This was the first chair in Jewish history at any secular Western university. Its location within the Columbia Department of History, rather than a department of Semitics or a separate Judaica department, suited Baron’s idea of Jewish history as a crucial piece of world history, to be studied neutrally with the professional tools that the historian of any civilization would use. At the time of Baron’s appointment and for decades thereafter, the only other chair in Jewish studies at a major secular American university was the Littauer Chair at Harvard, held by the eminent philosopher Harry Austryn Wolfson. Together, Baron and Wolfson essentially founded the academic field of Jewish studies in the American academy.

Baron’s influence on the field of Jewish history was enormous, both through his numerous publications and through his teaching at Columbia, where he trained most of the significant Jewish historians of the next generation, including his first successor in the Miller Chair, Gerson D. Cohen, who later became the chancellor of the Jewish Theological Seminary of America. Thanks to his exceptionally careful and far-reaching scholarship, and through his teaching and mentoring of students, Baron slowly but eventually won acceptance for his conception of Jewish history. His interpretation became the reigning approach within the field throughout the United States, and had major influence in European and Israeli academic circles as well. In time, any serious professional Jewish historian would be intimately acquainted with Baron’s writings, and most would accept his critique of the previous conception of Jewish history.

This is all the more remarkable given that the anti-lachrymose philosophy predated the most lachrymose chapter in all of Jewish experience — the Holocaust, in which Baron’s own parents were murdered. Baron continued to insist that Jewish history was not primarily a history of persecution but of creative intellectual, spiritual, and economic responses to the challenges — and at times the horrors — the Jews faced as a people. It’s a testament to the solidity and depth of Baron’s scholarship, and his commitment to it, that this new conception could survive a period that a third of the world’s Jews did not.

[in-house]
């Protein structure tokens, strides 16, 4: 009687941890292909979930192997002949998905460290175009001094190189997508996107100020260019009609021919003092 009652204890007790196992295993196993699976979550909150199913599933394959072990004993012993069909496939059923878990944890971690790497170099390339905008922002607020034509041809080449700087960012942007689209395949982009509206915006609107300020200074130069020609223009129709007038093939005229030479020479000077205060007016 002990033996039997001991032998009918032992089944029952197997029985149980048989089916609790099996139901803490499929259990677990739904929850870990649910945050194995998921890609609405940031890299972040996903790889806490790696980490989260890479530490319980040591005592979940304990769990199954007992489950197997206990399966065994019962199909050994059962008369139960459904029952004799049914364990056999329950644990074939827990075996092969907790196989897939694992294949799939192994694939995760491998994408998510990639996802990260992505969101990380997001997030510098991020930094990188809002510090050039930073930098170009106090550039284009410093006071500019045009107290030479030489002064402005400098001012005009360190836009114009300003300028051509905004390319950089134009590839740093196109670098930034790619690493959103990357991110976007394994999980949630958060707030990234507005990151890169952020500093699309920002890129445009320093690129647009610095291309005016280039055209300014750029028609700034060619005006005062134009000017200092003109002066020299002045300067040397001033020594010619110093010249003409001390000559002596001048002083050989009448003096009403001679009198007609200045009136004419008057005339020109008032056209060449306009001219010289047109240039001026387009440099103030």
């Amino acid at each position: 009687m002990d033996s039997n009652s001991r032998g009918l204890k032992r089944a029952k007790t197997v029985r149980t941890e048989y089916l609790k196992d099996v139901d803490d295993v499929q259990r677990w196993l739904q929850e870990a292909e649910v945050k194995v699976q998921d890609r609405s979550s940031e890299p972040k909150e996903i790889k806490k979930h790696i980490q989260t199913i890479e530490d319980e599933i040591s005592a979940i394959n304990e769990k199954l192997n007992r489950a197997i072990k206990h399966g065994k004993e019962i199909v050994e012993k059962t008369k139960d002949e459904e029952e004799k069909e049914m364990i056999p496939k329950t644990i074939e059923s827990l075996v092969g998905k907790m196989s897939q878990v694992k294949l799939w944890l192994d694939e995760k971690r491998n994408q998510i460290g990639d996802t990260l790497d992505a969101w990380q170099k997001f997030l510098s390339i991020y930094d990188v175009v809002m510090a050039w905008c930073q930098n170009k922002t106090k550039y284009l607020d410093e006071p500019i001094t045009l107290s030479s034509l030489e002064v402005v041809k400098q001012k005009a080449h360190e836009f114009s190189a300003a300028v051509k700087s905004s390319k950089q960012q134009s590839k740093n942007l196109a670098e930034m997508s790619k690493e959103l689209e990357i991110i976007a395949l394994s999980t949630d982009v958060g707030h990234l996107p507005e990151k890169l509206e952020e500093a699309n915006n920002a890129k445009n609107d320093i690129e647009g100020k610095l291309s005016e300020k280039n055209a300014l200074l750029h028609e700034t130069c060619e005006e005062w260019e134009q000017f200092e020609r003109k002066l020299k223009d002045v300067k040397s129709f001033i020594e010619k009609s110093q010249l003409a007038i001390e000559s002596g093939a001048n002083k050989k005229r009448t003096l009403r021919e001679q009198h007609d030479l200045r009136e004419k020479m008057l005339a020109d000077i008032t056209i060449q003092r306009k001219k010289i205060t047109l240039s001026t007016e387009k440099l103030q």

Married to the Muse 

Baron always claimed that he had only one research assistant, his wife, Jeannette Meisel Baron, whom he met when she was a graduate student in economics at Columbia, and married in 1934. Baron dictated his work to her and she collaborated so meticulously in the writing, typing, and proofreading of his manuscripts that the published volumes were renowned for their lack of errors. For decades the couple was a fixture on Claremont Avenue, Baron taking his daily walk in Riverside Park, Jeannette serving as the hostess of a European-flavored salon in their home. Their circle of intimate friends included Hannah Arendt, and the Barons were in her apartment when she died in 1975.

After World War II, Baron organized and headed the Commission for Jewish Cultural Reconstruction, which tried to salvage the remains of Jewish cultural artifacts in Europe after the Holocaust. In 1961 the Israeli government prosecutor called on Baron to testify at the trial of Adolf Eichmann about the nature of Jewish history and the Jewish community before World War II.